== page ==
Have you ever met someone and been a little jealous or coveting of their art?  The truth is you are probably envious of their ability to “tap in” to themselves in a manner that you haven’t discovered yet.  They seem to control an instinctive ability to create at a higher level than you at that moment, which makes their art seem more valuable in some way; like it’s worth more.Worth jealous of stupid thinks

I assure you they are not superior to you and “level of  talent” has very little to do with their success.

They don’t possess some unique exceptional magical gift for creation. They have just worked more than you have at that particular moment; that’s what is upsetting.

They’re farther along in their artistic journey than you right now.

Trust me, you are no different than them. We’re all human beings.

Worth Vulnerable


They’re presently more vulnerable than you. At least they’re vulnerable enough artistically, to really feel, and therefore act, as if no matter what the outcome the journey was worth it.


This mindset creates the artistic courage we all find so intriguing, important, and attractive.



The good news is that you can learn to access that creative space too.

It’s not magic, man.


It’s a methodology, a work ethic, a process if you will.

It’s an internal articulation of what your short time on this Earth is supposed to be about coupled with enough crazy curiosity and pioneering passion to plow through, and ultimately survive, the initial learning curve.Worth Learning Curve

Every learning curve comes with humiliating self-conscious trauma (fear).

How do you deal with this inevitable misery?

Is it debilitating to you or is it an annoying speed bump on your journey?

John Lennon and Paul McCartney admittedly sucked at writing songs for “the first 50 or so” and then found their artistic groove together.

That happened after at LEAST 50 crappy songs.

How many have you written?

Worth Beatles Hamburg


Another Beatles fact is they embarked on many residencies in Hamburg, Germany at several clubs where they played 7 days a week, 8 hours a night.


I don’t care who you are, when you play that much you get better.

You get better at being musicians.Worth Get Better image

Your live show gets better.

You become professional.

You become a student of the game.



My version of Hamburg was club tours.  I did it for 7 years of my life. I can tell you a magical “swagger” happens with any act after they string 20 shows back to back.

We see it here in Nashville in the lower Broadway honkytonks.  We have seen many artists transform into consummate professionals in that grind.

Worth Lower Broadway Nashville


We literally have told artists who are about to experience their first month long tour that their lives are going to change forever. When they return from that tour they actually walk differently, carry themselves differently, and behave differently.


It really is a transformation.


They have earned the right to call themselves professionals.

Many of you are making excuses to yourselves right now as to why you can’t do it.

I got news for you, you’re right!

Worth whether you think you can or you can't you're right


Many of you reading this are getting PUMPED UP and motivated to find a way to win because you believe you can do it.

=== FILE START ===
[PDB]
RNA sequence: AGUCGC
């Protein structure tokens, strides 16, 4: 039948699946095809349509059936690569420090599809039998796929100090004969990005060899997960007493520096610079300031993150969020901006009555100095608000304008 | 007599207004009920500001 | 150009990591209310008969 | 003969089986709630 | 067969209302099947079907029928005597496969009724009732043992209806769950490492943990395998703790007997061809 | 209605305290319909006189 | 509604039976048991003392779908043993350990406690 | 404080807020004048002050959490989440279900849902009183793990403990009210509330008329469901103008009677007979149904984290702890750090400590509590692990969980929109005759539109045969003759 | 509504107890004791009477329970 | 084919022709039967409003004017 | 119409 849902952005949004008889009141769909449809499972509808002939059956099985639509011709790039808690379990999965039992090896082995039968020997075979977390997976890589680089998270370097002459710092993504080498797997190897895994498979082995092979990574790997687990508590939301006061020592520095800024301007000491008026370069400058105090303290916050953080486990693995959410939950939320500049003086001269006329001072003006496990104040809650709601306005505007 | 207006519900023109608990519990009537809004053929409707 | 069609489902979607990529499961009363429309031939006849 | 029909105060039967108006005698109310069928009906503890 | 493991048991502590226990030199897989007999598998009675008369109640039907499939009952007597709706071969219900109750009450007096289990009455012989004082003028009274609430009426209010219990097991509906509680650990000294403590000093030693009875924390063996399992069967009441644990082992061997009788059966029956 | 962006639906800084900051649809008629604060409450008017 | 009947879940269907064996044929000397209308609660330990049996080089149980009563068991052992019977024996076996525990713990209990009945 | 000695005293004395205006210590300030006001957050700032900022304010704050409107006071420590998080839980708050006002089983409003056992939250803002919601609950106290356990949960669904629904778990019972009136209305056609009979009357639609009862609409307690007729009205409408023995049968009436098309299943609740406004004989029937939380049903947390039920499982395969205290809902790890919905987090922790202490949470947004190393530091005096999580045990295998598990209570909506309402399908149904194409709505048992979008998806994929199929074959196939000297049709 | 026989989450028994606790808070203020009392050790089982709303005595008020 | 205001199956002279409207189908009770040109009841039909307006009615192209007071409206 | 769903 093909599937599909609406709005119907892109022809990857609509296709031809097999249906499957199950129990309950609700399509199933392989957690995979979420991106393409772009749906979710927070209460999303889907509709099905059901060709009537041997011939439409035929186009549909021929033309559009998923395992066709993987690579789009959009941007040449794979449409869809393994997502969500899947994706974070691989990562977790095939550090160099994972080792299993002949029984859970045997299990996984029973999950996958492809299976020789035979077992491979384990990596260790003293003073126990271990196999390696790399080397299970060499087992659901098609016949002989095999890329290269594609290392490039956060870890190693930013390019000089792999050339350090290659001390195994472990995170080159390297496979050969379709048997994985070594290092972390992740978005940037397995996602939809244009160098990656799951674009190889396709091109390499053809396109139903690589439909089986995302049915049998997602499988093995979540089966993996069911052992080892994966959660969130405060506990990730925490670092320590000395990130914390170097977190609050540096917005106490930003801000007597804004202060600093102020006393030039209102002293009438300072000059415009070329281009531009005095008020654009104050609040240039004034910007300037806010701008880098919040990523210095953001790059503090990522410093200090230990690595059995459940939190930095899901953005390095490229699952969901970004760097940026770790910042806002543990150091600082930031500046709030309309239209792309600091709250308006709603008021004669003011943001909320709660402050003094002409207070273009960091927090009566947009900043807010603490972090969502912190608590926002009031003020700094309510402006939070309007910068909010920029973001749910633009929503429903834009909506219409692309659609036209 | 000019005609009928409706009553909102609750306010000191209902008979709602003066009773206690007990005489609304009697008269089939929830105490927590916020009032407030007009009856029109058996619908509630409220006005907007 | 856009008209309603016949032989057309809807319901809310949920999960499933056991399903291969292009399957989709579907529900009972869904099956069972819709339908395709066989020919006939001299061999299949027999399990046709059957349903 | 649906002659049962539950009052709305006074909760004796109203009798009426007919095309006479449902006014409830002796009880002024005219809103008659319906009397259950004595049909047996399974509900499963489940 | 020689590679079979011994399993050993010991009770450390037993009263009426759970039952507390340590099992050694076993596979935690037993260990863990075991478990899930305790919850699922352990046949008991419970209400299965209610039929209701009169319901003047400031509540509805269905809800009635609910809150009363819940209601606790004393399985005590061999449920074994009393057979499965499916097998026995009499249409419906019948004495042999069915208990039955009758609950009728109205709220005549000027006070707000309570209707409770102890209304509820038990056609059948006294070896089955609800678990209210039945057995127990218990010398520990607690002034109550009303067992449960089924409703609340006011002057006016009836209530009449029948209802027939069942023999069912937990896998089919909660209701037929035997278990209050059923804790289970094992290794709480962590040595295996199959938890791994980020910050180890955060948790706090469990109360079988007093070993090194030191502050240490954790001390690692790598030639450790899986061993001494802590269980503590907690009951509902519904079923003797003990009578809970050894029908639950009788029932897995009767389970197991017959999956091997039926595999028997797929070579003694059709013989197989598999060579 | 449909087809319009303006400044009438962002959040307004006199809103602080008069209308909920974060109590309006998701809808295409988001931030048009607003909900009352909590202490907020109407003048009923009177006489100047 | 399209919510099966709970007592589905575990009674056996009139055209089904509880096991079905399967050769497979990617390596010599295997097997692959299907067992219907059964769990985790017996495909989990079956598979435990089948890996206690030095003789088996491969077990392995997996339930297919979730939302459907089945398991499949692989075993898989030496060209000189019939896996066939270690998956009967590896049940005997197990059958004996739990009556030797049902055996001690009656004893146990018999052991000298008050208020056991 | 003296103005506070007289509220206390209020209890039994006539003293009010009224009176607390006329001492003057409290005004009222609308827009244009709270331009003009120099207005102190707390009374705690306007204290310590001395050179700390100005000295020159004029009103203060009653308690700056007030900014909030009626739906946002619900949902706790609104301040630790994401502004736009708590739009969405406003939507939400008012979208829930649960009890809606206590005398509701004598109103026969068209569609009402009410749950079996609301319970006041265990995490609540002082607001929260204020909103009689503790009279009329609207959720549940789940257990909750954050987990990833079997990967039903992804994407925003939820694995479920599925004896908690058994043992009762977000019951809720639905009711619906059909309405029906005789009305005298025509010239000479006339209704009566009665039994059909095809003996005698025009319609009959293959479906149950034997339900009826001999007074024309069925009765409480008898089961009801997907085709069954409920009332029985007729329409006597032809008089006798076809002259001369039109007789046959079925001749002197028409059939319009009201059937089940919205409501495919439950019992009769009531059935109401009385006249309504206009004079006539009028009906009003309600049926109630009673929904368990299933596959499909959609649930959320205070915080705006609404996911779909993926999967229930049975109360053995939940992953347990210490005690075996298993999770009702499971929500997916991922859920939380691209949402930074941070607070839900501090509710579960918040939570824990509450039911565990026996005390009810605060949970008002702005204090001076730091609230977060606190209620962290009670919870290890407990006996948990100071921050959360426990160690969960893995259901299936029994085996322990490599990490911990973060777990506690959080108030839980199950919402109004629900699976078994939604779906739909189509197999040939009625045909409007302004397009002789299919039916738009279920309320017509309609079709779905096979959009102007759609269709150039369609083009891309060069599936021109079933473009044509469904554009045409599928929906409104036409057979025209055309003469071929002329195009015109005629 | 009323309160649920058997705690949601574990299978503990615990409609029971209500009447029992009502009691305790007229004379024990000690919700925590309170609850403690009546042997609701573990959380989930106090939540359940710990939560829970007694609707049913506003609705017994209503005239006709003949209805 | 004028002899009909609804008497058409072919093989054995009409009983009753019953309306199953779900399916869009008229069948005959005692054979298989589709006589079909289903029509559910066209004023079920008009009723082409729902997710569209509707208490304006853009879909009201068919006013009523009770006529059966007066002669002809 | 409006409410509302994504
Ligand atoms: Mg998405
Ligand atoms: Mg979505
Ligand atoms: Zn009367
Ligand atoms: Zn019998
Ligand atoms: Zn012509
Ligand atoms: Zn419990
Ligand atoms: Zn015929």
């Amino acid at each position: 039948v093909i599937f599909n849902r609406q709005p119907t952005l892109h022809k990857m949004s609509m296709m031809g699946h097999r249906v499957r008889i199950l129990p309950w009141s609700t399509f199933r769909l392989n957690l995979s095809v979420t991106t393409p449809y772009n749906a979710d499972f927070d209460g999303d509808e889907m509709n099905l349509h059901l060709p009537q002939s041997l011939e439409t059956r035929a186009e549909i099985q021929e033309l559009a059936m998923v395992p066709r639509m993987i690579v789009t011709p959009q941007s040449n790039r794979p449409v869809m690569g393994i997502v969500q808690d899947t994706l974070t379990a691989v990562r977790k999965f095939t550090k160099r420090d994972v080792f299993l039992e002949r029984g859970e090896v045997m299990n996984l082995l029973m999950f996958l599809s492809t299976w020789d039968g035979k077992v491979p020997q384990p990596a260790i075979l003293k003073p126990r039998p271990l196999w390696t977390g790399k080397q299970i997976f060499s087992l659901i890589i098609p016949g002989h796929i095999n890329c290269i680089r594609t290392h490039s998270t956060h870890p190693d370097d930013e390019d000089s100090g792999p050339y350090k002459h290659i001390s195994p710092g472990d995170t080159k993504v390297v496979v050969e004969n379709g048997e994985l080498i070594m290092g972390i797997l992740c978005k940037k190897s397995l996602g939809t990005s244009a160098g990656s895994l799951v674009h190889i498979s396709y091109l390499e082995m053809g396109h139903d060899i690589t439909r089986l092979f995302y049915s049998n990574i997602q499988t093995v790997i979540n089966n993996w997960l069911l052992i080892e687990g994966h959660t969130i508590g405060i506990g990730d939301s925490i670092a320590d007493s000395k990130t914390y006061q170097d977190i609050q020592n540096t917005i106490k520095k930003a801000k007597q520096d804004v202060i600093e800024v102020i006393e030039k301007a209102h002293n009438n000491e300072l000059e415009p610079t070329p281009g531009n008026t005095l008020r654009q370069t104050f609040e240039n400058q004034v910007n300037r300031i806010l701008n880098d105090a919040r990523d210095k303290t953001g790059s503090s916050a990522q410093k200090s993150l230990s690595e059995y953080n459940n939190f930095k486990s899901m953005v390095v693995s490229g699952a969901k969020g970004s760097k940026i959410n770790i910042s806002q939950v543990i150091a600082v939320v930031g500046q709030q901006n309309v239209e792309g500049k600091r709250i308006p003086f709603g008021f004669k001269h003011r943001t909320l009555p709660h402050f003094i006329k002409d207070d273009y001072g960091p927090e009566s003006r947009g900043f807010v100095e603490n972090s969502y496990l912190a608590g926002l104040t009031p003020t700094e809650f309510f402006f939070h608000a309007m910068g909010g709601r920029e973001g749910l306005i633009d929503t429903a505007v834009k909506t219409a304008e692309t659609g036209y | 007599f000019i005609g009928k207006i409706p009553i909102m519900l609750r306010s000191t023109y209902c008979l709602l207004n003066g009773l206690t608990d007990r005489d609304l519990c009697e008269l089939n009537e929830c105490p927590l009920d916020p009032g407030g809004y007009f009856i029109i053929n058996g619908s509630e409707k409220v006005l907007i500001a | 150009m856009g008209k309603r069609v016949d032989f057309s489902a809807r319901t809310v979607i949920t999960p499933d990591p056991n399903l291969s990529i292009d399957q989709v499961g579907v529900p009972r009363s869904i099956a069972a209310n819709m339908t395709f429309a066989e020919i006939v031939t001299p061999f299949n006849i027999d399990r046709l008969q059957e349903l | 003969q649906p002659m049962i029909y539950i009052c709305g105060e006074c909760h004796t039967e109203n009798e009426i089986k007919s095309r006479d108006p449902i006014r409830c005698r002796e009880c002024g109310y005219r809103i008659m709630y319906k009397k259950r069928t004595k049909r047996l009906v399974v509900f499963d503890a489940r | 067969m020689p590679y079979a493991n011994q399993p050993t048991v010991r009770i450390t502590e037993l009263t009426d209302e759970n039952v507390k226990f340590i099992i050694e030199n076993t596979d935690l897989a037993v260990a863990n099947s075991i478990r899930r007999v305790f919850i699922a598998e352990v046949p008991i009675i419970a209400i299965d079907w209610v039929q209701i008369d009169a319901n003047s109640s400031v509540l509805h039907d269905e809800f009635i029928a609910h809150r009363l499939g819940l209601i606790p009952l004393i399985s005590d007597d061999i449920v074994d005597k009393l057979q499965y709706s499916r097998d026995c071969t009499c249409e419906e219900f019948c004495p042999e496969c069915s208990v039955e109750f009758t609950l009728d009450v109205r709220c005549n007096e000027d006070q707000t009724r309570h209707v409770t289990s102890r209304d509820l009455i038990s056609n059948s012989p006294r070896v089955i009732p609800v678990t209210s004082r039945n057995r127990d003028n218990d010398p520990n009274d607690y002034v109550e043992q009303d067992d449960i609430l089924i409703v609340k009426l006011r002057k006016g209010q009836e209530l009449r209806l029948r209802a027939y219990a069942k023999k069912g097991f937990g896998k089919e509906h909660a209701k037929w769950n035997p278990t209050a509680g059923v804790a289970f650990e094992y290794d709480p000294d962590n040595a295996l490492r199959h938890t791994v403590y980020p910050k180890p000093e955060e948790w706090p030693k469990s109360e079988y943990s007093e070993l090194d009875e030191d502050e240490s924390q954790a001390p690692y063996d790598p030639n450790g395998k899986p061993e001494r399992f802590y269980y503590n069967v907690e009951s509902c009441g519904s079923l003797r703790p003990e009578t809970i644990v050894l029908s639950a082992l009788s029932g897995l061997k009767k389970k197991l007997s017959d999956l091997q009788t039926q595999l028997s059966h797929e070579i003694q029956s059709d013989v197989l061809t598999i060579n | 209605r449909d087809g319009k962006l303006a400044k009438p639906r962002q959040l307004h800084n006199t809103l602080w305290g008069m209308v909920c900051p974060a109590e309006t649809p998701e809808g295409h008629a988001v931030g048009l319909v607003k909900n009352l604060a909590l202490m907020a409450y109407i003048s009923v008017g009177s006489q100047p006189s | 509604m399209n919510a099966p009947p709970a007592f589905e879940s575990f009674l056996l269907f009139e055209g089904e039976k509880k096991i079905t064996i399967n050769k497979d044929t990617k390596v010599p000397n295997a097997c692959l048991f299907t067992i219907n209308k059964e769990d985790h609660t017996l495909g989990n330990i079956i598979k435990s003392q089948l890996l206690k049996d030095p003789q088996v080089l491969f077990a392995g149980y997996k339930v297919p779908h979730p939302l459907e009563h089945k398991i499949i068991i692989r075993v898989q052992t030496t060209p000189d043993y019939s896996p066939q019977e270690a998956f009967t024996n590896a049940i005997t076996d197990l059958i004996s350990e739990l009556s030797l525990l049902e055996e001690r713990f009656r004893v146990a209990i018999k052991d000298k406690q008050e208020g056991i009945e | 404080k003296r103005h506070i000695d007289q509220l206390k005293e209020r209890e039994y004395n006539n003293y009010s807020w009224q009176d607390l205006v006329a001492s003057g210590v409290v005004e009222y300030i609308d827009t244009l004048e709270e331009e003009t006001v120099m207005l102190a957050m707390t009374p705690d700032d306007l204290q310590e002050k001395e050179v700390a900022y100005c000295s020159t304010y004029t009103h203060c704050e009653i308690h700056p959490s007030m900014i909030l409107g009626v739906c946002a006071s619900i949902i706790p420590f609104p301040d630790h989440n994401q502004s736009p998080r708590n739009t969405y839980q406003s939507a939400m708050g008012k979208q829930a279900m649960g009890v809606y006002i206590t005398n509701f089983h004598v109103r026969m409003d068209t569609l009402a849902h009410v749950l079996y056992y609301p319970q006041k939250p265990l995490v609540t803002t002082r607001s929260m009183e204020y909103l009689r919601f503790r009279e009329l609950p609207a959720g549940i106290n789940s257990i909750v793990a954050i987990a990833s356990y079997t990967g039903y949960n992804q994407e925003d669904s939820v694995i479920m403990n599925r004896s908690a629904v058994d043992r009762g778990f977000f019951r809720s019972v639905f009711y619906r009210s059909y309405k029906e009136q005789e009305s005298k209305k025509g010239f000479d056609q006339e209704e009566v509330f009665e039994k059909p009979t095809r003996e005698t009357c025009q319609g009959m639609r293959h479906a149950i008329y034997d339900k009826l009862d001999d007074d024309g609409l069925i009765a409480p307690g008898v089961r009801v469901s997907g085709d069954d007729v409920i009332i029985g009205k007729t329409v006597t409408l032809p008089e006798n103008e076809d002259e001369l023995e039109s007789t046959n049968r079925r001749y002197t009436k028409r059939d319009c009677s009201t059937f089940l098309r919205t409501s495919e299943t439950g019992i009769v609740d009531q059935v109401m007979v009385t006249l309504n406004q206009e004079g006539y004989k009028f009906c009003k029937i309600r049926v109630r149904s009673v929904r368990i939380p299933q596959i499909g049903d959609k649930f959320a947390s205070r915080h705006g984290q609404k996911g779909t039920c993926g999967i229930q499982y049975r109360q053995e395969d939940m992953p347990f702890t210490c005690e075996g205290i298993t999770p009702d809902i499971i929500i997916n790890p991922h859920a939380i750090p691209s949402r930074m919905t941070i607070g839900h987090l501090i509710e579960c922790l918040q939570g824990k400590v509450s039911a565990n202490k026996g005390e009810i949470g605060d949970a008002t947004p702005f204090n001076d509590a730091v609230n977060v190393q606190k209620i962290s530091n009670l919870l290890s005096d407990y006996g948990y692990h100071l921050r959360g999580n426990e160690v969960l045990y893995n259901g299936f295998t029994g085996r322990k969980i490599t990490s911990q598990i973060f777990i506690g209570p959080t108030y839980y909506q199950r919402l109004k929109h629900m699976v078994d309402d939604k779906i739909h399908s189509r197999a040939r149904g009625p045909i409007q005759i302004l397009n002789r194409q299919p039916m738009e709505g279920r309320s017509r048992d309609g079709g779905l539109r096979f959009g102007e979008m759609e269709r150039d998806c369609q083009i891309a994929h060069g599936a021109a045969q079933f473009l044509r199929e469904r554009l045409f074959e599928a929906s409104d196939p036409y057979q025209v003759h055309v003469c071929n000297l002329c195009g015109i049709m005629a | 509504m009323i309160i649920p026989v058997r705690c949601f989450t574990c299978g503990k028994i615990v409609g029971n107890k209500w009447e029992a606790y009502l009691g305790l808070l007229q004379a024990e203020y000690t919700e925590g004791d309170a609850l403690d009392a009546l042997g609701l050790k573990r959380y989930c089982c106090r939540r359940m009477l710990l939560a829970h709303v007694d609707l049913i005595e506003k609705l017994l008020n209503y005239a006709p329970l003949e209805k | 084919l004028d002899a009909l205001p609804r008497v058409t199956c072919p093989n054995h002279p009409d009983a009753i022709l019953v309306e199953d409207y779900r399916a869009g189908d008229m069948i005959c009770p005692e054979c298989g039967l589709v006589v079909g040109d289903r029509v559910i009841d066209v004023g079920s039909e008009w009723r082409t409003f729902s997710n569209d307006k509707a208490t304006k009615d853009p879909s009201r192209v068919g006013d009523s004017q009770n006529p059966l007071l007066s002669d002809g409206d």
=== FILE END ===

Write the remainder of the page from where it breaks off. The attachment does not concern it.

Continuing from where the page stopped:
I got news for y’all too, you’re right!


Yes it’s a grind.

A necessary adventure in my opinion, because after going through something like that you really earn your perspective.

Most artists, and I really mean MOST artists don’t and won’t work that hard or that much on their careers. They are crippled with the conflict between life-pragmatism, hater’s voices, an understandable need for ROI (Return On Investment initially involving their time and then their money), and their ultimate dream to be a professional artist.


If the labor is worth the effort you will naturally work harder simply to satisfy an internal sense of wonder, excitement, or curiosity.Worth You are good enough believe it

Here’s the key, the work is only worth the effort if you believe that you’re worth it.




That one stings a little, huh?


Worth Henry Ford Too Many Men are afraid

Henry Ford had an 8th grade education and went bankrupt multiple times, so what?


Abraham Lincoln went bankrupt, so what?


Walt Disney went bankrupt too, so what?


 They believed their mission was worth all the suffering they had to endure along the journey.



Don Quixote believed in his heart and soul that the windmills were enemies.  He also truly believed, as crazy as it sounds, that HE was the man worthy enough to defeat them.


Artistic curiosity coupled with a consistent work ethic creates an atmosphere where artists discover themselves.

The reality is all your favorite artists were not born into this world being amazing artists.

Some of them had an incredible artistic talent, some of them had very mediocre talent. Some of you are thinking there are popular artists that have no talent; to which I say, “All the greater accomplishment”.

ALL of your favorite artists had to work hard at their art to become artists.


They sought and found help because they felt they were worth it.

So should you, and you’re worth it.Worth I was Born for this

They had to develop their lyric writing abilities.

So do you, and you’re worth it.

They had to develop their melodic sensibilities.

So do you, and you’re worth it.

They had to develop their vocal control and instrumental prowess.

So do you, and you’re worth it.

They had to develop their live show.Worth it's not easy but its worth it

So do you, and you’re worth it.

They had to develop their business acumen.

So do you, and you’re worth it.


So who’s helping you?Worth Mentor Wanted

Worth Whose Helping you

Stay In Tune.